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Marlins trade for Jonathan Villar, shake up roster

Joining Jesús Aguilar, the Marlins pick up the electric Jonathan Villar in a glorified salary dump.


Fresh off a long Thanksgiving weekend, the Marlins front office wasted little time getting back to business. They juiced their 2020 lineup on Monday night with veteran infielders Jonathan Villar and Jesús Aguilar, trading unheralded left-hander Easton Lucas to the Orioles to acquire the former while claiming Aguilar off waivers from the Rays.

Squeezing them onto a full 40-man roster meant designating right-hander Tayron Guerrero and infielder JT Riddle for assignment. The arbitration-eligible Riddle has been non-tendered, allowing him to test free agency for the first time in his career. No moves were made involving right-hander José Ureña or left-hander Adam Conley, signaling that the Marlins intend to tender them contracts for next season.

Here’s the full statement from the club:

MIAMI—The Miami Marlins tonight announced that the club has acquired infielder Jonathan Villar from the Baltimore Orioles in exchange for Minor League left-handed pitcher Easton Lucas and claimed All-Star infielder Jesús Aguilar off waivers from Tampa Bay.

To make room on Miami’s 40-man roster, infielder JT Riddle and right-handed pitcher Tayron Guerrero were designated for assignment. Riddle has subsequently been non-tendered.

Villar, 28, batted .274 (176x642) with 33 doubles, 24 home runs, and 73 RBI in 162 games for Baltimore last season. The switch-hitter also posted 40 stolen bases and 111 runs scored, ranking third in the American League in steals, and fifth in runs scored. His stolen base percentage of 81.6 (49 attempts) ranked fifth in the AL, and his 176 hits tied Boston’s Mookie Betts for ninth.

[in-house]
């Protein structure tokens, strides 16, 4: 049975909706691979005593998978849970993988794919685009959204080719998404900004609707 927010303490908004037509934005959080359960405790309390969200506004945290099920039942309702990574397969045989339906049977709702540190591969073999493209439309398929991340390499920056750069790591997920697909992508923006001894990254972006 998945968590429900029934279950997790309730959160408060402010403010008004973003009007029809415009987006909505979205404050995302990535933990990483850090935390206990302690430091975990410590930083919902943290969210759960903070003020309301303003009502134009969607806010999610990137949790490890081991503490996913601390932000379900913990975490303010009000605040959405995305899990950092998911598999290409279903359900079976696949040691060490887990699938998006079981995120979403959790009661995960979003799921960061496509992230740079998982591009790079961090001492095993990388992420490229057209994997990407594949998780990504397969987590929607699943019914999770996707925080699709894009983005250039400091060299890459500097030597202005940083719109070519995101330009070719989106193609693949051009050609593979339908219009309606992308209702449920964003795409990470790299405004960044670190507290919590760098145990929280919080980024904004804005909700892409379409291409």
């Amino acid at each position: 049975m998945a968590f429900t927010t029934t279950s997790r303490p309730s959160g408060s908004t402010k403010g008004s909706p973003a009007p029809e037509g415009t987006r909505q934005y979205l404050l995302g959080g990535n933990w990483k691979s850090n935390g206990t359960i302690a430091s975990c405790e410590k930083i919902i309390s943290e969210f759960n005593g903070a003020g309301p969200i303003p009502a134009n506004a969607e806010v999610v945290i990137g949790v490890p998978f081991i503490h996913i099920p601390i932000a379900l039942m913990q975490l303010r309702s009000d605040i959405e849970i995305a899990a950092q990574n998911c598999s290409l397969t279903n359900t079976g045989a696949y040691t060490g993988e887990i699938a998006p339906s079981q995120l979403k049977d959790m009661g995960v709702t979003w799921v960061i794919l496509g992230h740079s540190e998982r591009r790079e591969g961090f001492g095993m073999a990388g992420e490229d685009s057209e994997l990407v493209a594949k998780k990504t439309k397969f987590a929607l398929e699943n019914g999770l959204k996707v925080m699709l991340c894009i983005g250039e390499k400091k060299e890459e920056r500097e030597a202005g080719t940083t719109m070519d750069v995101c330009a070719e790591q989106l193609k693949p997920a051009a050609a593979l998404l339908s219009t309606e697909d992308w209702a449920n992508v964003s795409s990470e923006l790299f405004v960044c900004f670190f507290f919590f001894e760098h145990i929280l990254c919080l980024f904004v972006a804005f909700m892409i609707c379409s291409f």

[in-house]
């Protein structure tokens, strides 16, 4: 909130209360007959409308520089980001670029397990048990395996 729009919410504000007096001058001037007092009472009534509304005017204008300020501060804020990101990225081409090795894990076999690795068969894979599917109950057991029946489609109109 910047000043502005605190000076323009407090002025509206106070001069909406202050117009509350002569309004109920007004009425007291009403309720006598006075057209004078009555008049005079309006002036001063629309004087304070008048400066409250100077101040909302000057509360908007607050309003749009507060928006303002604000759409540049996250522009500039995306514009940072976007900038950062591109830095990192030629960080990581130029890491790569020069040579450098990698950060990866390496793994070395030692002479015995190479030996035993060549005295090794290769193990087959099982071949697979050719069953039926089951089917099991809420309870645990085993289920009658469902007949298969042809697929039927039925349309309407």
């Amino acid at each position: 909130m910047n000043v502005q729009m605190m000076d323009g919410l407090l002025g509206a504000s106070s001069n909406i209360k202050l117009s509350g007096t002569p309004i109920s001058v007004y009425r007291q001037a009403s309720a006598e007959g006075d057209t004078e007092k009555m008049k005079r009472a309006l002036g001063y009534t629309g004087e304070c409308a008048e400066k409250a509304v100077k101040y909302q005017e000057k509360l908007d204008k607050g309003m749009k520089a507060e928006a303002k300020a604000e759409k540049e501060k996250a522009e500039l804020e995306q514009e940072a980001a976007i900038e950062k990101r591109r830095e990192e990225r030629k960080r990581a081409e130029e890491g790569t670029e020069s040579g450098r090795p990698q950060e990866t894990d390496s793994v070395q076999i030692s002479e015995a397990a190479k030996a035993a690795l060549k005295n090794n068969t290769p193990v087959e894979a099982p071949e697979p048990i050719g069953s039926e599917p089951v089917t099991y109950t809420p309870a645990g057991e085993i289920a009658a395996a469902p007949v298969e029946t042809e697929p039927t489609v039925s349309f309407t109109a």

A native of La Vega, Dominican Republic, Villar is a .261 hitter in 779 career games, with 132 doubles, 15 triples, 78 home runs, and 268 RBI. He also has 202 stolen bases in 54 attempts (78.9 percent). He had a career-best 62 stolen bases for the Brewers in 2016; only Juan Pierre (68 in 2010) and Dee Gordon (64 in 2014) have posted better single-season marks since 2010.

A majority of Villar’s games have been played at shortstop (385 games) and second base (333), but he has also seen time at third base (54) and in the outfield (13).

Aguilar, 29, split 2019 between the Brewers and Rays, combining to hit .236 (74x314) with 12 doubles, 12 homers, and 50 RBI in 131 games. He was a National League All-Star in 2018 with Milwaukee, when he set career highs in games (149), runs scored (80), doubles (25), home runs (35), and RBI (108). He ranked tied for fifth in the NL that season in home runs and tied for fourth in RBI, and had two home runs and five RBI in 10 postseason games for the Brewers.

A native of Maracay, Venezuela, Aguilar has appeared in 307 games at first base in his career, and in nine at third base.

Keep in mind, the Marlins entered Monday with MLB’s lowest projected payroll. Even with Aguilar ($2.5 million arbitration projection via MLB Trade Rumors) and Villar ($10.4 million) in the fold, there ought to be a willingness to invest further in the bullpen and outfield.

That being said, these moves strike a nice balance of low risk and fairly high reward without “blocking” top prospects.